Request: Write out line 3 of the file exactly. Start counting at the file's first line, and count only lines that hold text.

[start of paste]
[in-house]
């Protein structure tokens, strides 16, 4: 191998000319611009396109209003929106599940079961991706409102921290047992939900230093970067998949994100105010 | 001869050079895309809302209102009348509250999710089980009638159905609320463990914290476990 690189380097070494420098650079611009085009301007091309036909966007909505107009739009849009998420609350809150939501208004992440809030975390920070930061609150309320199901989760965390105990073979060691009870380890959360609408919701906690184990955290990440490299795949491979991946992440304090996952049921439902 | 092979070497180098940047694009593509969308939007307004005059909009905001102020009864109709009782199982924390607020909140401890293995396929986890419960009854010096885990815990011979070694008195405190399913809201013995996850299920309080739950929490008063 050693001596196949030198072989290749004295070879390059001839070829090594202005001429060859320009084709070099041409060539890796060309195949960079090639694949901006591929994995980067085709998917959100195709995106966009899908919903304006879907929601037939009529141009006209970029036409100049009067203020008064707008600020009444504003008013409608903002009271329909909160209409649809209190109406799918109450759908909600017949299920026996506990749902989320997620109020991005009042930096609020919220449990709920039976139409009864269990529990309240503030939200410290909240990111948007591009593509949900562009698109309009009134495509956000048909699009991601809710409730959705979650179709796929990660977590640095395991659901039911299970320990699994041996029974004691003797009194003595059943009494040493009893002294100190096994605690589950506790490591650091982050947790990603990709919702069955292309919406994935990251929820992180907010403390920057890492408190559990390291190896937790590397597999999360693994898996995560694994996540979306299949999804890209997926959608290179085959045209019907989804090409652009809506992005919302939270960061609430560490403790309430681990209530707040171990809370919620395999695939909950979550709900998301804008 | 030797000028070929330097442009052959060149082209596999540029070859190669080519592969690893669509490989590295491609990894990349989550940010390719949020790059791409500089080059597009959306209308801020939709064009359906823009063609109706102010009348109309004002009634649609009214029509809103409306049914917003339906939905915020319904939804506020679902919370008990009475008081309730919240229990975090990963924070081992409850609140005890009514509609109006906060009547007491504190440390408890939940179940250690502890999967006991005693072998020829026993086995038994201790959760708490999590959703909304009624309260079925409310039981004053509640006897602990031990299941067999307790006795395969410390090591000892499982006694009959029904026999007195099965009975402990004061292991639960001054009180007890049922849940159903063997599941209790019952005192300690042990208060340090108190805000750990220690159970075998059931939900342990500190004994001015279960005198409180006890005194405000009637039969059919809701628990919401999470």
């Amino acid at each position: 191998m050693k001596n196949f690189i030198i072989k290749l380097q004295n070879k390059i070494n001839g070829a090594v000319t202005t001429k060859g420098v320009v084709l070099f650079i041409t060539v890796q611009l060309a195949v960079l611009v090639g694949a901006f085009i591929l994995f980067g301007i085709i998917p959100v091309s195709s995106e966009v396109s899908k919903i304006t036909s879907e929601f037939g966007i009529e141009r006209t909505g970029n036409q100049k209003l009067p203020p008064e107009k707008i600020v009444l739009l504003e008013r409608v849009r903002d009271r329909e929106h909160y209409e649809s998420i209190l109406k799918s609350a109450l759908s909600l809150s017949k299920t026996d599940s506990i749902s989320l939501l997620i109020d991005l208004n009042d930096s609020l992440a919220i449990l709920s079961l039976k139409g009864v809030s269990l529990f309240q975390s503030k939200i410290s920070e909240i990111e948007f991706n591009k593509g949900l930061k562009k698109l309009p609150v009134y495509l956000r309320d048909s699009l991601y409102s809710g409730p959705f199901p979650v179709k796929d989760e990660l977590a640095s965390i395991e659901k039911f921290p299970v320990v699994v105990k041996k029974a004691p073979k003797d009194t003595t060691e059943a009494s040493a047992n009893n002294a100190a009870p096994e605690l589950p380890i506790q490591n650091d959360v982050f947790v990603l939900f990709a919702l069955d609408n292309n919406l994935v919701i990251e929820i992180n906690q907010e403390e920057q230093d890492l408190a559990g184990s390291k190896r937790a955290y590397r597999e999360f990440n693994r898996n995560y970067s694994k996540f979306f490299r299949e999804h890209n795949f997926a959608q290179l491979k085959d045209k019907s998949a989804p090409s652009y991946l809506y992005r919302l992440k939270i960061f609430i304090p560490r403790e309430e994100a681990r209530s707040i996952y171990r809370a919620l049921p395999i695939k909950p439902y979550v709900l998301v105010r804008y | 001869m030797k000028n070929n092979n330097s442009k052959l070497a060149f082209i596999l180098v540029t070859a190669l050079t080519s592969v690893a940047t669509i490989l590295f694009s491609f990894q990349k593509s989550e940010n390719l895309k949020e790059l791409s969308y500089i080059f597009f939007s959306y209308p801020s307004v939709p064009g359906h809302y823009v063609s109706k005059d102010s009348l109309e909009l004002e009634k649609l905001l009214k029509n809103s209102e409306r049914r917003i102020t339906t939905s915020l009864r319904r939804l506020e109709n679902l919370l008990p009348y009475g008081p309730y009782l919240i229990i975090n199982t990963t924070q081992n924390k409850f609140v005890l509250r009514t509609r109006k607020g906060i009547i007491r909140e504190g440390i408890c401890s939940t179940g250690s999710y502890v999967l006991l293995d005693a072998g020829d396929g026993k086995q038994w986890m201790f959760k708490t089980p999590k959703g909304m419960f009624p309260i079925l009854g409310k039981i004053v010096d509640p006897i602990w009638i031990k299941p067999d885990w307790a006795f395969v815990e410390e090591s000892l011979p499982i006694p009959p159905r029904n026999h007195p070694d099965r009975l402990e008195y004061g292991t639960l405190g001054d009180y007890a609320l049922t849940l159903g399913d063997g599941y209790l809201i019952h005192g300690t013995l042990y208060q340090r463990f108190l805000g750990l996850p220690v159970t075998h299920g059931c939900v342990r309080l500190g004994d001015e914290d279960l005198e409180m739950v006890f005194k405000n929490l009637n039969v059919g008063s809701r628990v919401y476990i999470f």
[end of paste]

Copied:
């Amino acid at each position: 191998m050693k001596n196949f690189i030198i072989k290749l380097q004295n070879k390059i070494n001839g070829a090594v000319t202005t001429k060859g420098v320009v084709l070099f650079i041409t060539v890796q611009l060309a195949v960079l611009v090639g694949a901006f085009i591929l994995f980067g301007i085709i998917p959100v091309s195709s995106e966009v396109s899908k919903i304006t036909s879907e929601f037939g966007i009529e141009r006209t909505g970029n036409q100049k209003l009067p203020p008064e107009k707008i600020v009444l739009l504003e008013r409608v849009r903002d009271r329909e929106h909160y209409e649809s998420i209190l109406k799918s609350a109450l759908s909600l809150s017949k299920t026996d599940s506990i749902s989320l939501l997620i109020d991005l208004n009042d930096s609020l992440a919220i449990l709920s079961l039976k139409g009864v809030s269990l529990f309240q975390s503030k939200i410290s920070e909240i990111e948007f991706n591009k593509g949900l930061k562009k698109l309009p609150v009134y495509l956000r309320d048909s699009l991601y409102s809710g409730p959705f199901p979650v179709k796929d989760e990660l977590a640095s965390i395991e659901k039911f921290p299970v320990v699994v105990k041996k029974a004691p073979k003797d009194t003595t060691e059943a009494s040493a047992n009893n002294a100190a009870p096994e605690l589950p380890i506790q490591n650091d959360v982050f947790v990603l939900f990709a919702l069955d609408n292309n919406l994935v919701i990251e929820i992180n906690q907010e403390e920057q230093d890492l408190a559990g184990s390291k190896r937790a955290y590397r597999e999360f990440n693994r898996n995560y970067s694994k996540f979306f490299r299949e999804h890209n795949f997926a959608q290179l491979k085959d045209k019907s998949a989804p090409s652009y991946l809506y992005r919302l992440k939270i960061f609430i304090p560490r403790e309430e994100a681990r209530s707040i996952y171990r809370a919620l049921p395999i695939k909950p439902y979550v709900l998301v105010r804008y | 001869m030797k000028n070929n092979n330097s442009k052959l070497a060149f082209i596999l180098v540029t070859a190669l050079t080519s592969v690893a940047t669509i490989l590295f694009s491609f990894q990349k593509s989550e940010n390719l895309k949020e790059l791409s969308y500089i080059f597009f939007s959306y209308p801020s307004v939709p064009g359906h809302y823009v063609s109706k005059d102010s009348l109309e909009l004002e009634k649609l905001l009214k029509n809103s209102e409306r049914r917003i102020t339906t939905s915020l009864r319904r939804l506020e109709n679902l919370l008990p009348y009475g008081p309730y009782l919240i229990i975090n199982t990963t924070q081992n924390k409850f609140v005890l509250r009514t509609r109006k607020g906060i009547i007491r909140e504190g440390i408890c401890s939940t179940g250690s999710y502890v999967l006991l293995d005693a072998g020829d396929g026993k086995q038994w986890m201790f959760k708490t089980p999590k959703g909304m419960f009624p309260i079925l009854g409310k039981i004053v010096d509640p006897i602990w009638i031990k299941p067999d885990w307790a006795f395969v815990e410390e090591s000892l011979p499982i006694p009959p159905r029904n026999h007195p070694d099965r009975l402990e008195y004061g292991t639960l405190g001054d009180y007890a609320l049922t849940l159903g399913d063997g599941y209790l809201i019952h005192g300690t013995l042990y208060q340090r463990f108190l805000g750990l996850p220690v159970t075998h299920g059931c939900v342990r309080l500190g004994d001015e914290d279960l005198e409180m739950v006890f005194k405000n929490l009637n039969v059919g008063s809701r628990v919401y476990i999470f």